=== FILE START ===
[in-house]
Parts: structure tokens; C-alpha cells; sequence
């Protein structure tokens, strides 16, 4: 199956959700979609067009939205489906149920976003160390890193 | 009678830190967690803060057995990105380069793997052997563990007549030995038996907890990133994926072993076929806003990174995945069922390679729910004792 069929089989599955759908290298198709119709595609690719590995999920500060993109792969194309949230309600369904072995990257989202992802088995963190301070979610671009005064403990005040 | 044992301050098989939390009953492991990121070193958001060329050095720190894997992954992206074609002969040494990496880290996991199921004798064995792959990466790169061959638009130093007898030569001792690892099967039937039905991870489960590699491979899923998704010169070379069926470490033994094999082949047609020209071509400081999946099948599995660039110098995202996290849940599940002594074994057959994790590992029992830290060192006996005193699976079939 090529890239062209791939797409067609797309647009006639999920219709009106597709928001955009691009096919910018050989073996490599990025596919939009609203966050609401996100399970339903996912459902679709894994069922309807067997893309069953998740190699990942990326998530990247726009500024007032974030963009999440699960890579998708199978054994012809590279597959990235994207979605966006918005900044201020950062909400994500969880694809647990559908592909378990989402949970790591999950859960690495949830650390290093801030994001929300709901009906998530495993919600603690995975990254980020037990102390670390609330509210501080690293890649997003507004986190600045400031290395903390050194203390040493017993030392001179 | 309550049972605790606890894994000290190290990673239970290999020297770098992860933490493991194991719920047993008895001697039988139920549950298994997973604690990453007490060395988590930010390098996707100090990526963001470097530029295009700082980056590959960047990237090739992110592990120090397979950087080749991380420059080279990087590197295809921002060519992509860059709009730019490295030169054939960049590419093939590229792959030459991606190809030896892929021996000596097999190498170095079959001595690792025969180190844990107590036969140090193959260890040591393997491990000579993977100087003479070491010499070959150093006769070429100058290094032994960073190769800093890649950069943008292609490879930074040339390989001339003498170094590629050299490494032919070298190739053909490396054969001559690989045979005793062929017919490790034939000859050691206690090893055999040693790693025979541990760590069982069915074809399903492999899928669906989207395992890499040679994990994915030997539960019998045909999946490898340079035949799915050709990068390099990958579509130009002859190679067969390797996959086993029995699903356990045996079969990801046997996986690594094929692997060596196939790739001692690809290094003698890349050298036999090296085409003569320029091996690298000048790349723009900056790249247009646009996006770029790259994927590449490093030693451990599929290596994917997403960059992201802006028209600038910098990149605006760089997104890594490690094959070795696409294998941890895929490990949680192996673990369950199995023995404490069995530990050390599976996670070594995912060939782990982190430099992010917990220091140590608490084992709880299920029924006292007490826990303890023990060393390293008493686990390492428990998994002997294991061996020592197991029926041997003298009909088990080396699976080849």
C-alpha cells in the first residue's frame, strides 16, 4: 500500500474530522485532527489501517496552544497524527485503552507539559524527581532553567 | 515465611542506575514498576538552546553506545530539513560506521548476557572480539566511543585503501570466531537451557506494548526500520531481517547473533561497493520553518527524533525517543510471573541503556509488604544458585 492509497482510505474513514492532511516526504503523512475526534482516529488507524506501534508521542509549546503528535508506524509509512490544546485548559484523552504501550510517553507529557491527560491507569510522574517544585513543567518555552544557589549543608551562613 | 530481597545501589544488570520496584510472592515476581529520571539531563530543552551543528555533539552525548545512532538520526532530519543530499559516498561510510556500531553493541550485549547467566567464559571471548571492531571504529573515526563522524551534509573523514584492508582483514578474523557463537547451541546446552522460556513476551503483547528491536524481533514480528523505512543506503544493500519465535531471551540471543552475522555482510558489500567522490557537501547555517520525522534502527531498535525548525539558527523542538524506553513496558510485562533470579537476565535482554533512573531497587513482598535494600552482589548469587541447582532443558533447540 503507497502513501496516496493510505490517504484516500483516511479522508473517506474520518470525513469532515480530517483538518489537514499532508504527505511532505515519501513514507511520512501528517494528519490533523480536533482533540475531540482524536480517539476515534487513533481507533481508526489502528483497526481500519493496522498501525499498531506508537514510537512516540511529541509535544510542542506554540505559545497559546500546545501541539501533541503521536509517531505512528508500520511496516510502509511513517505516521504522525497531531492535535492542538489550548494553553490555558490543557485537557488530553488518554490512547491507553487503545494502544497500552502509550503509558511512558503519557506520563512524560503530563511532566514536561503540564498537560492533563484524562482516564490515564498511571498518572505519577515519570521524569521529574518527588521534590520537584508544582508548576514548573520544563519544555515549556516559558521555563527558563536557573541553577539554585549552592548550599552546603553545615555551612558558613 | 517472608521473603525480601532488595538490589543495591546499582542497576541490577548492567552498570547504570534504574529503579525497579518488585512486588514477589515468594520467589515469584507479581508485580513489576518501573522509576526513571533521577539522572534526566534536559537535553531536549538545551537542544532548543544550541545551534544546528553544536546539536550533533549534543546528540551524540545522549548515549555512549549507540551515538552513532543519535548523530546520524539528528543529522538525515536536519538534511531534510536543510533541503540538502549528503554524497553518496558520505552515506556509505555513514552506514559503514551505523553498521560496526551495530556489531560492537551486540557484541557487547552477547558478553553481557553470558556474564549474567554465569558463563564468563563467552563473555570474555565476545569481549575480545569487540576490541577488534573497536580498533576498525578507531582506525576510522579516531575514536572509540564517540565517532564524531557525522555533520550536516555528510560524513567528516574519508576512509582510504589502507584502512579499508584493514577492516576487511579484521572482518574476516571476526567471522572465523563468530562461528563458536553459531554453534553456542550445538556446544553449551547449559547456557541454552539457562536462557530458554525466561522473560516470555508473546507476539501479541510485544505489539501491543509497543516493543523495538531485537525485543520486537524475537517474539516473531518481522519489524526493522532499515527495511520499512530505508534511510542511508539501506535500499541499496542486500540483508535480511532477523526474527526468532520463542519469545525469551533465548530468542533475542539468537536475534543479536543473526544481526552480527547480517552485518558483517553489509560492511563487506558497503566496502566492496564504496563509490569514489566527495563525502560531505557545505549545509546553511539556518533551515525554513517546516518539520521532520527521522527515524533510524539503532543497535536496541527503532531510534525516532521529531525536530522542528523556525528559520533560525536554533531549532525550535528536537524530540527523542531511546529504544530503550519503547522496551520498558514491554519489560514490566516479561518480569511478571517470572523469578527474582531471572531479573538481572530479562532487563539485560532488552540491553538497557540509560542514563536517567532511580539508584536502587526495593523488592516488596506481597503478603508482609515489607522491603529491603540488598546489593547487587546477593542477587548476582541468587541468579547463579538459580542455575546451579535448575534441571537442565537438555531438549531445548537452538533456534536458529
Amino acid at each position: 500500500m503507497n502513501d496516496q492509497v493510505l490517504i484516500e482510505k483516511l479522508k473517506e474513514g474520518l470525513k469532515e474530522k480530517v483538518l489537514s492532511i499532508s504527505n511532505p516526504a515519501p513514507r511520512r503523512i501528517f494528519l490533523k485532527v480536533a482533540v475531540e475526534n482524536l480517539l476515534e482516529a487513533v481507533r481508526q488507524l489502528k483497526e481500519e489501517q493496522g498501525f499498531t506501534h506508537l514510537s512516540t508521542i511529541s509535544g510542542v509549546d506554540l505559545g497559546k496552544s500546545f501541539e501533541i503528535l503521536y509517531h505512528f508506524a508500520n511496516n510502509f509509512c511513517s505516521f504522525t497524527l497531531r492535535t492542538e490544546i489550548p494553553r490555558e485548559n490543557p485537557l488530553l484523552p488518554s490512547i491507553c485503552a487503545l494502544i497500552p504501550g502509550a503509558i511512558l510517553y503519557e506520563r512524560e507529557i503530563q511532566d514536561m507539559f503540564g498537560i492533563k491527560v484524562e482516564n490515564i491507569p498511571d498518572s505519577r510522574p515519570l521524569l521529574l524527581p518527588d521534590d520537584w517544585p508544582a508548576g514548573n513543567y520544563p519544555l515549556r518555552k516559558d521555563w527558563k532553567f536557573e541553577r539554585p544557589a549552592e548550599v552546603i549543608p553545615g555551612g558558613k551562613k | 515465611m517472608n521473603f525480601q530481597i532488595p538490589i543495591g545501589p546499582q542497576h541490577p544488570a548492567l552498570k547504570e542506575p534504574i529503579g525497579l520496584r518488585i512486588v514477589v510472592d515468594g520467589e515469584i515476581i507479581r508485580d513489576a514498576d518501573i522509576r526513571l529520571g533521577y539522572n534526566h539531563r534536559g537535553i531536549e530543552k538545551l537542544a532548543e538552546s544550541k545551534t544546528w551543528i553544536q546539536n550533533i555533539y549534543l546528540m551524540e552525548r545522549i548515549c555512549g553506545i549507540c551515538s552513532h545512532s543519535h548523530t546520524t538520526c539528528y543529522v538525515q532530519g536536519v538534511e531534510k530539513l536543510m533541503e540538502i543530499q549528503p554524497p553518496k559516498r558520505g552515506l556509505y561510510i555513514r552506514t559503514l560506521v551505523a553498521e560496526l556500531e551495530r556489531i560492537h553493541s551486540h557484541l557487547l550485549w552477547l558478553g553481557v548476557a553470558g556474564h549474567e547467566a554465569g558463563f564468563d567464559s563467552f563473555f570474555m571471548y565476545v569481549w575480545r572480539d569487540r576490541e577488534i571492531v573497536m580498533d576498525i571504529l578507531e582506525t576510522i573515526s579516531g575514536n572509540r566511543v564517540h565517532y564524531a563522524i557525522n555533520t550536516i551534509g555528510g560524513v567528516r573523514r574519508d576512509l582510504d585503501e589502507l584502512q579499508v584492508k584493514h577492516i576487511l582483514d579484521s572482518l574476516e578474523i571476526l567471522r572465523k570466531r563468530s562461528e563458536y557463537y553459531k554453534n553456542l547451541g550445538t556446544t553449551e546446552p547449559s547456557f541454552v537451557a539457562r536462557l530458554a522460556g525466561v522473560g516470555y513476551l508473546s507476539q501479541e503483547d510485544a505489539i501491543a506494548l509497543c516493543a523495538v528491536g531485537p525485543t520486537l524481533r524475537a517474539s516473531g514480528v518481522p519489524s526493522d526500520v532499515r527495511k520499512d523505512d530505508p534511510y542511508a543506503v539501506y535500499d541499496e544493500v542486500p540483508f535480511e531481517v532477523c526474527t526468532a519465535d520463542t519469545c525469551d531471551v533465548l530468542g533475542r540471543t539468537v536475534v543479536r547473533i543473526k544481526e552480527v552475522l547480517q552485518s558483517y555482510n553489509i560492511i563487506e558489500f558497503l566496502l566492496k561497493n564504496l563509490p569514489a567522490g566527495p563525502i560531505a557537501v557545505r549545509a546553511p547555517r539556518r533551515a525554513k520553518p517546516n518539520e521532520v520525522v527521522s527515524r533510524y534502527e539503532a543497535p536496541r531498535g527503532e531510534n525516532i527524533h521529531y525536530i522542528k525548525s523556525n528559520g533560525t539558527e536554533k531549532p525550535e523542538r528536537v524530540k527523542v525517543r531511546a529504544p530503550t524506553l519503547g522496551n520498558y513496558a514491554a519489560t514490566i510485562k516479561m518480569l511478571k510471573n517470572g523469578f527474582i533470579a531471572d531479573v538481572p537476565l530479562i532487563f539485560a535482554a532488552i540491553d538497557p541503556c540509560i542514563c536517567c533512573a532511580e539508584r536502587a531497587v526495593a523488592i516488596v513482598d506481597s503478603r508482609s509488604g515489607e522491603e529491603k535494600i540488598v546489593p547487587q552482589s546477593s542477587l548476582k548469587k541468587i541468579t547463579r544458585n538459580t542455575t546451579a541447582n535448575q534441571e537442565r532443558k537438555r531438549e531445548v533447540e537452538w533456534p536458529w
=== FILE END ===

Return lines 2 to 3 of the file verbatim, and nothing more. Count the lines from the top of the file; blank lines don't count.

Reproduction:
Parts: structure tokens; C-alpha cells; sequence
């Protein structure tokens, strides 16, 4: 199956959700979609067009939205489906149920976003160390890193 | 009678830190967690803060057995990105380069793997052997563990007549030995038996907890990133994926072993076929806003990174995945069922390679729910004792 069929089989599955759908290298198709119709595609690719590995999920500060993109792969194309949230309600369904072995990257989202992802088995963190301070979610671009005064403990005040 | 044992301050098989939390009953492991990121070193958001060329050095720190894997992954992206074609002969040494990496880290996991199921004798064995792959990466790169061959638009130093007898030569001792690892099967039937039905991870489960590699491979899923998704010169070379069926470490033994094999082949047609020209071509400081999946099948599995660039110098995202996290849940599940002594074994057959994790590992029992830290060192006996005193699976079939 090529890239062209791939797409067609797309647009006639999920219709009106597709928001955009691009096919910018050989073996490599990025596919939009609203966050609401996100399970339903996912459902679709894994069922309807067997893309069953998740190699990942990326998530990247726009500024007032974030963009999440699960890579998708199978054994012809590279597959990235994207979605966006918005900044201020950062909400994500969880694809647990559908592909378990989402949970790591999950859960690495949830650390290093801030994001929300709901009906998530495993919600603690995975990254980020037990102390670390609330509210501080690293890649997003507004986190600045400031290395903390050194203390040493017993030392001179 | 309550049972605790606890894994000290190290990673239970290999020297770098992860933490493991194991719920047993008895001697039988139920549950298994997973604690990453007490060395988590930010390098996707100090990526963001470097530029295009700082980056590959960047990237090739992110592990120090397979950087080749991380420059080279990087590197295809921002060519992509860059709009730019490295030169054939960049590419093939590229792959030459991606190809030896892929021996000596097999190498170095079959001595690792025969180190844990107590036969140090193959260890040591393997491990000579993977100087003479070491010499070959150093006769070429100058290094032994960073190769800093890649950069943008292609490879930074040339390989001339003498170094590629050299490494032919070298190739053909490396054969001559690989045979005793062929017919490790034939000859050691206690090893055999040693790693025979541990760590069982069915074809399903492999899928669906989207395992890499040679994990994915030997539960019998045909999946490898340079035949799915050709990068390099990958579509130009002859190679067969390797996959086993029995699903356990045996079969990801046997996986690594094929692997060596196939790739001692690809290094003698890349050298036999090296085409003569320029091996690298000048790349723009900056790249247009646009996006770029790259994927590449490093030693451990599929290596994917997403960059992201802006028209600038910098990149605006760089997104890594490690094959070795696409294998941890895929490990949680192996673990369950199995023995404490069995530990050390599976996670070594995912060939782990982190430099992010917990220091140590608490084992709880299920029924006292007490826990303890023990060393390293008493686990390492428990998994002997294991061996020592197991029926041997003298009909088990080396699976080849």